Matching Items (18)

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The Development of Expressive Past Tense in Children Learning English as a Second Language

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Research regarding typical English language development in children who are bilingual is of interest for speech-language pathologists, but often this information is not available to them. As a result, many

Research regarding typical English language development in children who are bilingual is of interest for speech-language pathologists, but often this information is not available to them. As a result, many individuals find themselves believing false stereotypes about children who are bilingual, such as the idea that bilingualism causes developmental delay or disorders. For example, individuals do not realize the differences in past tense development for bilingual children versus monolingual children, a form that is often difficult for monolingual English-speaking children with developmental language delays. By focusing on a specific aspect of language development, such as English past tense acquisition of children who are bilingual, and observing changes in MLU and grammaticality that accompany acquisition, this study seeks to increase the existing knowledge on bilingualism and language development. Specifically, we will answer the following questions: a) At which grade level do Spanish-English bilingual children master English past tense after they enter English-only schooling in preschool? b) What types of errors do the children make with regular past tense? c) what types of errors do they make with irregular past tense? and d) What is the level of English grammaticality and MLUw at each grade level in English after children enter preschool? This study examined past-tense accuracy, MLU, and grammaticality development over a period of 5 years, in 13 children who were participants in a larger project called the Language and Reading Research Consortium (LARRC). Children were followed from preschool to third grade. They provided a yearly language sample by retelling one of the wordless Marianna Meyer and Mercer Meyer frog books, such as Frog on His Own or A Boy a Dog a Frog and a Friend. The language samples were then transcribed, coded, and analyzed using the Systematic Analysis of Language Transcripts (SALT) software. Results indicate that children progressively improved over the years, with children reaching over 80% accuracy with past tense by year 3 or first grade; they demonstrated the most improvement in MLU between years 2 to 3 and years 3 to 4; and they showed a gradual improvement in grammaticality each year, with the exception of no increase between years 4 to 5. Findings from the study indicate that there is leveling in all three areas after 2nd grade. These results contribute to our understanding of normal English language development in bilingual children and may improve assessment when we evaluate their performance in English as a second language.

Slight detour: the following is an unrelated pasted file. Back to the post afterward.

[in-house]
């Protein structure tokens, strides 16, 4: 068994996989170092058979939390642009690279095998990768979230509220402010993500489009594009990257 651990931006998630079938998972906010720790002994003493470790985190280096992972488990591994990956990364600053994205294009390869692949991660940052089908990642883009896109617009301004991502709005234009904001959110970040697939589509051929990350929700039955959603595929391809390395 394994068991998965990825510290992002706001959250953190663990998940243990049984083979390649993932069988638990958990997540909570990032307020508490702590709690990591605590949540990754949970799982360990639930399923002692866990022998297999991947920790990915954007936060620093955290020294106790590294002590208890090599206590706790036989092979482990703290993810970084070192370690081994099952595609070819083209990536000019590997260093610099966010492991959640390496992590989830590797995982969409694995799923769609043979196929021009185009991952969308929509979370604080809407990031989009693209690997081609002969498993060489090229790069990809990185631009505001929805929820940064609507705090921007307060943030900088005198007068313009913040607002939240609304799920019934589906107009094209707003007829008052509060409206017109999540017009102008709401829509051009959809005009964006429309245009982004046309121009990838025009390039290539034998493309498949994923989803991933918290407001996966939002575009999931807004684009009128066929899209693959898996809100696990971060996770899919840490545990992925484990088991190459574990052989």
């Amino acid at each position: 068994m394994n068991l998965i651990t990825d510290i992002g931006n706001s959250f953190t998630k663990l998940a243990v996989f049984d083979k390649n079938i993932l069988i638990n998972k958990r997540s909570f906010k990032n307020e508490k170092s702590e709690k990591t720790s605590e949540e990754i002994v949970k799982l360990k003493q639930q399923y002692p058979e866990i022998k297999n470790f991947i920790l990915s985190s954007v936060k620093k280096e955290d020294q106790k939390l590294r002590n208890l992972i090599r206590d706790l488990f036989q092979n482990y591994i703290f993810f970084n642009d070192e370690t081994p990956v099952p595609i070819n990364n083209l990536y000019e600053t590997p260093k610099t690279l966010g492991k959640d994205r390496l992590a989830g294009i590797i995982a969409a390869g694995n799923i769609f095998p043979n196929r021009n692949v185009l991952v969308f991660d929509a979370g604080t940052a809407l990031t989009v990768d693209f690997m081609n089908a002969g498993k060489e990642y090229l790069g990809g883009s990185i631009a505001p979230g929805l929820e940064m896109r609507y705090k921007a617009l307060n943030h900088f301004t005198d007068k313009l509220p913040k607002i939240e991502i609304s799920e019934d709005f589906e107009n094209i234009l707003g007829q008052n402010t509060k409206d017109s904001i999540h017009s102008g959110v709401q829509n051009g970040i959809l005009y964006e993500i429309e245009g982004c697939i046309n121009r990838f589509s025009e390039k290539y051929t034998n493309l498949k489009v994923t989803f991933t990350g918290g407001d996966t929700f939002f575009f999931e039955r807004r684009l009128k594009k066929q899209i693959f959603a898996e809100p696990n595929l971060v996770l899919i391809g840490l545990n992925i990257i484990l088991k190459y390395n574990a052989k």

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  • 2020-12

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A 2D Geometric Morphometric Analysis of Changes in the Basicranium in Relation to Trunk Posture in Mammals

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Mammals with a habitually orthograde trunk posture possess a more anterior foramen magnum than mammals with non-orthograde trunk postures. Russo & Kirk (2013) also found that bipedal orthograde mammals possess

Mammals with a habitually orthograde trunk posture possess a more anterior foramen magnum than mammals with non-orthograde trunk postures. Russo & Kirk (2013) also found that bipedal orthograde mammals possess a more anteriorly placed foramen magnum than those that are just habitually orthograde. This finding has allowed us to use foramen magnum position as a predictor of trunk posture in early hominins. This prompts more research of how the other landmarks on the cranial base move in relation to this shift in foramen magnum positioning. I collected landmark data on images of 125 mammalian basicrania spanning 41 species that differed in trunk posture. Using Procrustes and Principal Components Analysis (PCA), I attempted to evaluate the effects of trunk posture on basicranial morphology, primarily focusing on the placement of the carotid and jugular foramina. The results supported Russo and Kirk's finding of a more anterior foramen magnum placement in orthograde mammals; in addition, the results displayed correlations between foramen magnum position and carotid foramen position among primates and diprotodonts.

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  • 2015-05

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Statistical Analyses of Octopus bimaculoides Morphology and Physiology

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Chapter 1: Functional Specialization and Arm Length in Octopus bimaculoides<br/>Although studies are limited, there is some evidence that octopuses use their arms for specialized functions. For example, in Octopus maya